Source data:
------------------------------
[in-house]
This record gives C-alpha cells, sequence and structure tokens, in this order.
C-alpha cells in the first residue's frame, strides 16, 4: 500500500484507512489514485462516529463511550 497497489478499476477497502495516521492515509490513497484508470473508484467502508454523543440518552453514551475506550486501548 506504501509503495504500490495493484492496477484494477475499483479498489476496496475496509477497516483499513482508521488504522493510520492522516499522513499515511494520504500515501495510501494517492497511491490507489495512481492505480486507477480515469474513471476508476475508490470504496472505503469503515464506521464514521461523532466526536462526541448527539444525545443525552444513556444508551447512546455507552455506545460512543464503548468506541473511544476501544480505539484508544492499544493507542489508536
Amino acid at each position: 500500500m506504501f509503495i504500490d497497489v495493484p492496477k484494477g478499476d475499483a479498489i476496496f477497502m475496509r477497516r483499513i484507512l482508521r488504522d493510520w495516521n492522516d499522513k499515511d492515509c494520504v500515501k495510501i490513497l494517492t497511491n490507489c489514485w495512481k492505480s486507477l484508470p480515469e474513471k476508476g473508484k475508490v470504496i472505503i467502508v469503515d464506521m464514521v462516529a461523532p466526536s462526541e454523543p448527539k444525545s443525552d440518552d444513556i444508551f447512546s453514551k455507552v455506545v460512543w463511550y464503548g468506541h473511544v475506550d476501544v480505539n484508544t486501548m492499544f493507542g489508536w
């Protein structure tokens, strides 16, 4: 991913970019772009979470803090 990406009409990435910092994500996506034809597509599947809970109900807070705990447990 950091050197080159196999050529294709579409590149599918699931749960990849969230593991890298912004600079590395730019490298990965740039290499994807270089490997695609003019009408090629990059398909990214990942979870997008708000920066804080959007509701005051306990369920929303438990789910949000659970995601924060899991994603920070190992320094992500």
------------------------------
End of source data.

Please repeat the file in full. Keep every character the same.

[in-house]
This record gives C-alpha cells, sequence and structure tokens, in this order.
C-alpha cells in the first residue's frame, strides 16, 4: 500500500484507512489514485462516529463511550 497497489478499476477497502495516521492515509490513497484508470473508484467502508454523543440518552453514551475506550486501548 506504501509503495504500490495493484492496477484494477475499483479498489476496496475496509477497516483499513482508521488504522493510520492522516499522513499515511494520504500515501495510501494517492497511491490507489495512481492505480486507477480515469474513471476508476475508490470504496472505503469503515464506521464514521461523532466526536462526541448527539444525545443525552444513556444508551447512546455507552455506545460512543464503548468506541473511544476501544480505539484508544492499544493507542489508536
Amino acid at each position: 500500500m506504501f509503495i504500490d497497489v495493484p492496477k484494477g478499476d475499483a479498489i476496496f477497502m475496509r477497516r483499513i484507512l482508521r488504522d493510520w495516521n492522516d499522513k499515511d492515509c494520504v500515501k495510501i490513497l494517492t497511491n490507489c489514485w495512481k492505480s486507477l484508470p480515469e474513471k476508476g473508484k475508490v470504496i472505503i467502508v469503515d464506521m464514521v462516529a461523532p466526536s462526541e454523543p448527539k444525545s443525552d440518552d444513556i444508551f447512546s453514551k455507552v455506545v460512543w463511550y464503548g468506541h473511544v475506550d476501544v480505539n484508544t486501548m492499544f493507542g489508536w
């Protein structure tokens, strides 16, 4: 991913970019772009979470803090 990406009409990435910092994500996506034809597509599947809970109900807070705990447990 950091050197080159196999050529294709579409590149599918699931749960990849969230593991890298912004600079590395730019490298990965740039290499994807270089490997695609003019009408090629990059398909990214990942979870997008708000920066804080959007509701005051306990369920929303438990789910949000659970995601924060899991994603920070190992320094992500």